Personal care aides are among the low-paid and high-risk occupations with a disproportionate share of older workers (personal care aides are also overwhelmingly women and disproportionately people of color and immigrants). Older workers are also somewhat more likely than their younger counterparts to be employed in hospitals and nursing homes. (Unless otherwise noted, all references to older workers’ employment shares are based on the author’s analysis of 2015–2017 American Community Survey microdata for workers ages 55–64.)
The federal response to the pandemic has so far done little to protect the health of older workers and others facing greater risk from exposure to the virus, who are faced with a daily choice between risking their lives and losing their livelihoods. Low-paid workers in particular are not only less able to work from home, they’re also more likely to rely on public transportation and share close living quarters, heightening the risk of contagion for themselves and their families.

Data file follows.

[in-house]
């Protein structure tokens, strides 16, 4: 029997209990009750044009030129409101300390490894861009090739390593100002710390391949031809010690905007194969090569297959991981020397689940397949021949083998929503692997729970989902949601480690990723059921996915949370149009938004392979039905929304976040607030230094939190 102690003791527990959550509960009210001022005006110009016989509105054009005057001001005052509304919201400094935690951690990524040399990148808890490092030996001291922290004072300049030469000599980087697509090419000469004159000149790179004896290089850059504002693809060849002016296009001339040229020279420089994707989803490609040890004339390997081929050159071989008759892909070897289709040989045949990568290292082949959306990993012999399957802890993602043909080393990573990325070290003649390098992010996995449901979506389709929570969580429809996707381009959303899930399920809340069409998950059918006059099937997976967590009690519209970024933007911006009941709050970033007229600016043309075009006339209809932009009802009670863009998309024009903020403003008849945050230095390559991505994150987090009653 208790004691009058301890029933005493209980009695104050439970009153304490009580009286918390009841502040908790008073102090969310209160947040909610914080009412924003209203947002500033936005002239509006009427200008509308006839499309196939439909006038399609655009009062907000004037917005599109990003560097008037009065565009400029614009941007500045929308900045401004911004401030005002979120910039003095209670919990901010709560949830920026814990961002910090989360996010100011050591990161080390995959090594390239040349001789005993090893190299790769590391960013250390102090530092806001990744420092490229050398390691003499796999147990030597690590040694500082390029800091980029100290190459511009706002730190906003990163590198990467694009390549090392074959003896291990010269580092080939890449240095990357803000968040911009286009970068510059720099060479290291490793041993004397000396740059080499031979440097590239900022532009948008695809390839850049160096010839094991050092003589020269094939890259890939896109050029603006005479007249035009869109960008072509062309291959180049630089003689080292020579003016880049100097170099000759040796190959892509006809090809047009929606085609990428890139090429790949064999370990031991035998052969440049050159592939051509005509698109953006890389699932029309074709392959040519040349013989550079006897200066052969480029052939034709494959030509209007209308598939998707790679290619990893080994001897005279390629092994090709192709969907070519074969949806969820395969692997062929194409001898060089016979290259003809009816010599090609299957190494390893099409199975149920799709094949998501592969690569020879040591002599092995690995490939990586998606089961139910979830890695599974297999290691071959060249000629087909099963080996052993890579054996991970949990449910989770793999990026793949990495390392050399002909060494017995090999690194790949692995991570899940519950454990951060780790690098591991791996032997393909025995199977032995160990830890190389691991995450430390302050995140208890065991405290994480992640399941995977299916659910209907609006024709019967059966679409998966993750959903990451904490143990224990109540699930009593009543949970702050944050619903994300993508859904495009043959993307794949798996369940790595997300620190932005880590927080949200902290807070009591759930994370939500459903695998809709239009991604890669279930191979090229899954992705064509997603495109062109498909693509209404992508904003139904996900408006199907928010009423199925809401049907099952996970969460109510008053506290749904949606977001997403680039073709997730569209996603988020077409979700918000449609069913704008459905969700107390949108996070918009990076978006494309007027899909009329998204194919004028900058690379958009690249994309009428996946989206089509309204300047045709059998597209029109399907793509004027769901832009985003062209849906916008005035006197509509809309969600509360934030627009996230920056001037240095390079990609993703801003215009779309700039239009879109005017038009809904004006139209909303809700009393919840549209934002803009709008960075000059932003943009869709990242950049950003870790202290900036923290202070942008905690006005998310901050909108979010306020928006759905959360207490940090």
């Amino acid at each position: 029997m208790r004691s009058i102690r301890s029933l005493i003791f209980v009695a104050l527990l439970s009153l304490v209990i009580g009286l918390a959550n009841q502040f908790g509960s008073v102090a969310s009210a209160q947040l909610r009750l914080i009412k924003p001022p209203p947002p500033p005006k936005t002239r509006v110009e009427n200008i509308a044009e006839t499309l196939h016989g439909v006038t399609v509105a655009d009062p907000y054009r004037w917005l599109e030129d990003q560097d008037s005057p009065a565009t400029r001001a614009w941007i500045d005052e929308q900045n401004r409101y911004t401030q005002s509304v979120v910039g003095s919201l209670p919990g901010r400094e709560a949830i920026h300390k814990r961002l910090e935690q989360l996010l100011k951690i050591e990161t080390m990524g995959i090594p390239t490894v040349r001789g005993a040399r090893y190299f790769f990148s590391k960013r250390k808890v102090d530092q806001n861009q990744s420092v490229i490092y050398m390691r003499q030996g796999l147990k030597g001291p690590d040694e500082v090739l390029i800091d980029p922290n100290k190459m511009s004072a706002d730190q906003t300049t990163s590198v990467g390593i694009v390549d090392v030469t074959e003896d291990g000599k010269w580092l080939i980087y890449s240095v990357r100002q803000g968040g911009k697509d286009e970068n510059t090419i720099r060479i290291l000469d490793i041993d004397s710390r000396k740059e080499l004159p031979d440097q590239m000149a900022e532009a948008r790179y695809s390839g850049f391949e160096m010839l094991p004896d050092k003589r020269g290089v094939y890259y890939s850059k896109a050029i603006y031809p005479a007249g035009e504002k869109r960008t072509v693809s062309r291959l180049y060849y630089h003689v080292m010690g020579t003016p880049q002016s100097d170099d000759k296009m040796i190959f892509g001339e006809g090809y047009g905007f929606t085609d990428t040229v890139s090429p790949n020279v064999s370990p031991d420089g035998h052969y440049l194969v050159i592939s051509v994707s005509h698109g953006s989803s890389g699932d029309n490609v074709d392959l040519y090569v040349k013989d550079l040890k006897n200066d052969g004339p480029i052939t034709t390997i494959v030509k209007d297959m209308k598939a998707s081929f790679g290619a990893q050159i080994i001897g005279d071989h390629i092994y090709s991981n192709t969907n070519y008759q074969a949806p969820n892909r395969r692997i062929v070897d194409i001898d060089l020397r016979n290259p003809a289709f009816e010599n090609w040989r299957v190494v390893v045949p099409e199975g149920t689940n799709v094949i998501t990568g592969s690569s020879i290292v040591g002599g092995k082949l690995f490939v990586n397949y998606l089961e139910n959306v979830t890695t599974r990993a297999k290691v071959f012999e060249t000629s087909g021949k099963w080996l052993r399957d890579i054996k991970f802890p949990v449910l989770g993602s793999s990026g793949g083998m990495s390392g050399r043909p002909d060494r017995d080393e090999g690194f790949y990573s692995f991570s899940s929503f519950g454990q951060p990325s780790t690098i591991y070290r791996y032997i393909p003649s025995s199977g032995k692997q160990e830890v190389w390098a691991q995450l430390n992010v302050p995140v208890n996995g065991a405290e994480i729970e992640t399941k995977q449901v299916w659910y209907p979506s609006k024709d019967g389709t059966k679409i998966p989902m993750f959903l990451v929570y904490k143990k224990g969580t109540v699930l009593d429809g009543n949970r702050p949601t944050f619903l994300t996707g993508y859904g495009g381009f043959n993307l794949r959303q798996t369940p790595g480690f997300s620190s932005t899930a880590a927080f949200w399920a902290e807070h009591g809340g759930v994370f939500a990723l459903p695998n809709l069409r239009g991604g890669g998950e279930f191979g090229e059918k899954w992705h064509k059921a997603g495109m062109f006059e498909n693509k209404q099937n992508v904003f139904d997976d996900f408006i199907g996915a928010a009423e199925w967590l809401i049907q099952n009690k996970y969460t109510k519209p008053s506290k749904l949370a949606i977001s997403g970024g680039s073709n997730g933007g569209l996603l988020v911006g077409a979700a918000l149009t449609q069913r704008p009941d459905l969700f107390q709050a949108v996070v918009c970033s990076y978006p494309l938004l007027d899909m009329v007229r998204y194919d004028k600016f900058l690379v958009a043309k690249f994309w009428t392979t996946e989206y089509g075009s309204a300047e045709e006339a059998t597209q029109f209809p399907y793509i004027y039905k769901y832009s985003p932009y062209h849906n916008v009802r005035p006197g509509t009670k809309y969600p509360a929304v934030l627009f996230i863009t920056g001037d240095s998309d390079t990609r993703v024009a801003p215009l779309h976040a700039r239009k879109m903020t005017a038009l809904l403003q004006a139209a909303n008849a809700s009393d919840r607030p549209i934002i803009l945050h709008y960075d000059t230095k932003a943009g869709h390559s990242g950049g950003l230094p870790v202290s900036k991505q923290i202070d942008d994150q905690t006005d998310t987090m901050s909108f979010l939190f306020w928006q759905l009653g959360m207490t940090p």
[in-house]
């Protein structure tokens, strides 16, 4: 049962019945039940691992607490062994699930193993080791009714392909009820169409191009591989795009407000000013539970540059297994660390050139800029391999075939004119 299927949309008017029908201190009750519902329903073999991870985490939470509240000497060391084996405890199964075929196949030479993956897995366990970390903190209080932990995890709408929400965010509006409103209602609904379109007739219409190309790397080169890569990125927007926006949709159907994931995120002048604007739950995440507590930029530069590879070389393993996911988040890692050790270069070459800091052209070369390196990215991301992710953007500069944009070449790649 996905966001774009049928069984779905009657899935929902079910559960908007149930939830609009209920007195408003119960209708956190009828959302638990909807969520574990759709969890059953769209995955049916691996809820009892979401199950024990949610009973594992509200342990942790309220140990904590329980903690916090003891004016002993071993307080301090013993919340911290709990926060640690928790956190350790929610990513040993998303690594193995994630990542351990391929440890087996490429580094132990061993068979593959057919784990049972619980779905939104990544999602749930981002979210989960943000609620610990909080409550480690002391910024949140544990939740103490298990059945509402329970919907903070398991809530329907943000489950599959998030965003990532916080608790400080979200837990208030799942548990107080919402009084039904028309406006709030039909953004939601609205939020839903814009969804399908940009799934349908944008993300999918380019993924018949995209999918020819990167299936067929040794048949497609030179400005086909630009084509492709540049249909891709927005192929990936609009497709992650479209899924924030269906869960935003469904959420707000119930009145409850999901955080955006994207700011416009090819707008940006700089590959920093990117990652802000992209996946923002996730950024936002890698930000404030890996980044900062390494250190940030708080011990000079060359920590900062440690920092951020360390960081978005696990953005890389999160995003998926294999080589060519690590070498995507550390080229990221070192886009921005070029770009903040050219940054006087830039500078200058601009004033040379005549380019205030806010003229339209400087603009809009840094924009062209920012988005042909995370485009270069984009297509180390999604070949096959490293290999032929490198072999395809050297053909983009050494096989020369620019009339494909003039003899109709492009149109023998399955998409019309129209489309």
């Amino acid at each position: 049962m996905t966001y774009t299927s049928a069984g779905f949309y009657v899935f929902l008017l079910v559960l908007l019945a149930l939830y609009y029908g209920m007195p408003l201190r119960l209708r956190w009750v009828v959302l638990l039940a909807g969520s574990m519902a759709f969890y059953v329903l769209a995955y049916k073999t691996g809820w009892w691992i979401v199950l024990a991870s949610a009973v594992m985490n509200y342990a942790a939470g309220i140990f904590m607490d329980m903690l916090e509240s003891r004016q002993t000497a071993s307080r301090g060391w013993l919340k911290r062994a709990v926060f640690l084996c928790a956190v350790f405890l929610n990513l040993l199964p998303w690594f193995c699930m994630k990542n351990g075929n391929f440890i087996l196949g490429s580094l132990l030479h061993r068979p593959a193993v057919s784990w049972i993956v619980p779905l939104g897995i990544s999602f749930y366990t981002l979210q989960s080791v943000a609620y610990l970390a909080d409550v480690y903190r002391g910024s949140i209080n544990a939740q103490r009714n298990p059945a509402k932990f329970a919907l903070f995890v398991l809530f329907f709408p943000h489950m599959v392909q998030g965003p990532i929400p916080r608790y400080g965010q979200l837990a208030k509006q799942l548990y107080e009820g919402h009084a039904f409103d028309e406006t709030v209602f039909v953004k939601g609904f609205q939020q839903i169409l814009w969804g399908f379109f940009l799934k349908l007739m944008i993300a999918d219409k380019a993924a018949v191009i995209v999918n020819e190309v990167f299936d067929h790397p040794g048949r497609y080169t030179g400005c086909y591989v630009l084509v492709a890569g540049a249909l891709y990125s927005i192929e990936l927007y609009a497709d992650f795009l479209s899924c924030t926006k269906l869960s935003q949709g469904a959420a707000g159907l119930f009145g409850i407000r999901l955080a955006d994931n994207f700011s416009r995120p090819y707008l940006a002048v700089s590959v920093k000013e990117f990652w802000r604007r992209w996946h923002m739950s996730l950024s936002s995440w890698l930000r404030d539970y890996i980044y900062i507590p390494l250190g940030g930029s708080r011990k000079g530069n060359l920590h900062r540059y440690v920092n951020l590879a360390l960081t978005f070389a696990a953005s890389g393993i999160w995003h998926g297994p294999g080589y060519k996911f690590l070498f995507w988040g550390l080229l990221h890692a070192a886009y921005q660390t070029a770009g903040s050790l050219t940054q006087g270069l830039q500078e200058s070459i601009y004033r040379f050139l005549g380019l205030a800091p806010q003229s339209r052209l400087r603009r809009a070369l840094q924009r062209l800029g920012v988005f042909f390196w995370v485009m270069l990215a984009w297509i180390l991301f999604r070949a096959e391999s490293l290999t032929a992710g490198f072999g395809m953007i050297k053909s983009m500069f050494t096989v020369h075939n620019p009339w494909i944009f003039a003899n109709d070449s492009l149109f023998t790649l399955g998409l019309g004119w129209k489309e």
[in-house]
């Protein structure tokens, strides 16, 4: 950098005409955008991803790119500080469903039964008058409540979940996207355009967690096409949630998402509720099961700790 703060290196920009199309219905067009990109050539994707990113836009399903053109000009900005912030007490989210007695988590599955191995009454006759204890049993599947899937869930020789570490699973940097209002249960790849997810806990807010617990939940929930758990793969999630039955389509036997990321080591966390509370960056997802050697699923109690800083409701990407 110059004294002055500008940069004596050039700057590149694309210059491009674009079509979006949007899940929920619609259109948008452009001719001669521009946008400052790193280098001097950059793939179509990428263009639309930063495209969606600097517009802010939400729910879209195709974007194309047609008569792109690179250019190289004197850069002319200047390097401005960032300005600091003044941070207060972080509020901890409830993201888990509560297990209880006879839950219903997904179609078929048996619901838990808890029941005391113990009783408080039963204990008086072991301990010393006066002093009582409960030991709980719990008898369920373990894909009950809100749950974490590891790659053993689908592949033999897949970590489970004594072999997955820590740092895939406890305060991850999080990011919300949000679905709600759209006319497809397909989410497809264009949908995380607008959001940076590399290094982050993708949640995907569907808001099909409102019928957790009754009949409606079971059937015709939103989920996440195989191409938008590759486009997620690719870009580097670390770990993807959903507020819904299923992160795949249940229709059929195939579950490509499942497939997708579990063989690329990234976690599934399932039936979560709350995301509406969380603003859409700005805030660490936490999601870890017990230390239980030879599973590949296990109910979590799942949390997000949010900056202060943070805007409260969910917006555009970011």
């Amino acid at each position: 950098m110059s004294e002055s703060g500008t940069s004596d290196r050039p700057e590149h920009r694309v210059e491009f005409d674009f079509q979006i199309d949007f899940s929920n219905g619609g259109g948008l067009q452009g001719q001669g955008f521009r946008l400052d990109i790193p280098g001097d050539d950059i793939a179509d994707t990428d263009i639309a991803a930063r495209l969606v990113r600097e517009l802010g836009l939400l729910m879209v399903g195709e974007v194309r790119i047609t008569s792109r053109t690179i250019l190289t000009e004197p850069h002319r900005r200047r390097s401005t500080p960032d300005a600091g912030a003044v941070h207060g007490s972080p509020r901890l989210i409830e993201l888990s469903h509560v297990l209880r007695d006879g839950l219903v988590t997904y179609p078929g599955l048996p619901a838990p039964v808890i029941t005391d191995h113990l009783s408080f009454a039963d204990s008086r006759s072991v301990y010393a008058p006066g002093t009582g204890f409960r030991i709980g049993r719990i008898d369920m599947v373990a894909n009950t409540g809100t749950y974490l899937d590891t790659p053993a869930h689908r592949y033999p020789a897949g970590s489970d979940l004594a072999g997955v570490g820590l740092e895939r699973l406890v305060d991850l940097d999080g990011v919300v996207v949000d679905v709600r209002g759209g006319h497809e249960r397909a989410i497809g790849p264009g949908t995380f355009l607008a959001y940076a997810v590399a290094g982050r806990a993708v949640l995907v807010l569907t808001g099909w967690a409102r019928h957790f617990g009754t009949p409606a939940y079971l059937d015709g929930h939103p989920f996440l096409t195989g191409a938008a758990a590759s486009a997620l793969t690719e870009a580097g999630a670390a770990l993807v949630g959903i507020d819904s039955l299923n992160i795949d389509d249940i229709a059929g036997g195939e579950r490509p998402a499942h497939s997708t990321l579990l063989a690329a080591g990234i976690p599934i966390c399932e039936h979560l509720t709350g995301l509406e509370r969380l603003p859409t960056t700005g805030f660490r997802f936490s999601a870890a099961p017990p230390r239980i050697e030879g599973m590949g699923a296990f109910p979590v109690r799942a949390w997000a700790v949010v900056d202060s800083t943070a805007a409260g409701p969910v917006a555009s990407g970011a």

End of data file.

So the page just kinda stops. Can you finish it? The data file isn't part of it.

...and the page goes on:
Pandemic unemployment assistance and expanded paid leave provisions aren’t structured to allow older workers at high risk to stop working
The CARES Act extends Pandemic Unemployment Assistance (PUA) to many workers who lose their jobs for reasons related to COVID-19, including those with compromised immune systems who have been advised to self-quarantine by a doctor. However, it leaves much to the discretion of state administrators, who may not view age-related risk as a qualifying factor for unemployment assistance if a worker stops working voluntarily. In this unusual situation, protections afforded unionized workers in collective bargaining agreements (CBAs) don’t necessarily help, since many such CBA provisions require that layoffs happen in reverse order of seniority even if some older workers would prefer to be laid off rather than continue working.
The administration’s failure to establish and enforce workplace safety standards and ensure access to personal protective equipment is endangering millions of workers on the front lines of our emergency response, including older workers at much higher risk of serious complications from exposure to the virus. Workers who are being asked to put their lives at risk are engaging in work stoppages and other actions to protest the lack of attention to their predicament from employers and policymakers.